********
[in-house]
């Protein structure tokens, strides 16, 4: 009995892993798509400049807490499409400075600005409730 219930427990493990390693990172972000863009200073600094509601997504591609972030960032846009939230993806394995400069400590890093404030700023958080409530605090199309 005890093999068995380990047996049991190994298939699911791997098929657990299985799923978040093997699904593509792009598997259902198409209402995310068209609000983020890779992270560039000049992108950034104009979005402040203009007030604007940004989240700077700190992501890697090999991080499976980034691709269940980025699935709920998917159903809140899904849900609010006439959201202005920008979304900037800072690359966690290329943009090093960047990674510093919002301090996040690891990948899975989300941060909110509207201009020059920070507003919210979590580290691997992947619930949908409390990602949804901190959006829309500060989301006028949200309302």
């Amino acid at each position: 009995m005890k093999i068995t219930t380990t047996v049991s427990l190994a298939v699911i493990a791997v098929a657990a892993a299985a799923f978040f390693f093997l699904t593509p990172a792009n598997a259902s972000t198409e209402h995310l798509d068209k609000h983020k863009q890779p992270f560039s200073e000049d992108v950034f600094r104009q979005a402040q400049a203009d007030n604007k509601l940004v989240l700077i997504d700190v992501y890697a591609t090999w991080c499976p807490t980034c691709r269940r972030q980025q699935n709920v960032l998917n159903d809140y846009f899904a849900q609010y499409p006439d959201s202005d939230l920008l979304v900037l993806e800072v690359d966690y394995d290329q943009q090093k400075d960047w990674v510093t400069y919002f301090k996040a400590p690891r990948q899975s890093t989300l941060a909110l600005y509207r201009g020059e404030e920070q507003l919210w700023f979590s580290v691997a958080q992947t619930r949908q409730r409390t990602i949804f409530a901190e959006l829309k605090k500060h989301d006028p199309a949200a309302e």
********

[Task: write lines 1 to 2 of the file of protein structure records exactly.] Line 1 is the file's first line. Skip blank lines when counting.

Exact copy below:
[in-house]
């Protein structure tokens, strides 16, 4: 009995892993798509400049807490499409400075600005409730 219930427990493990390693990172972000863009200073600094509601997504591609972030960032846009939230993806394995400069400590890093404030700023958080409530605090199309 005890093999068995380990047996049991190994298939699911791997098929657990299985799923978040093997699904593509792009598997259902198409209402995310068209609000983020890779992270560039000049992108950034104009979005402040203009007030604007940004989240700077700190992501890697090999991080499976980034691709269940980025699935709920998917159903809140899904849900609010006439959201202005920008979304900037800072690359966690290329943009090093960047990674510093919002301090996040690891990948899975989300941060909110509207201009020059920070507003919210979590580290691997992947619930949908409390990602949804901190959006829309500060989301006028949200309302």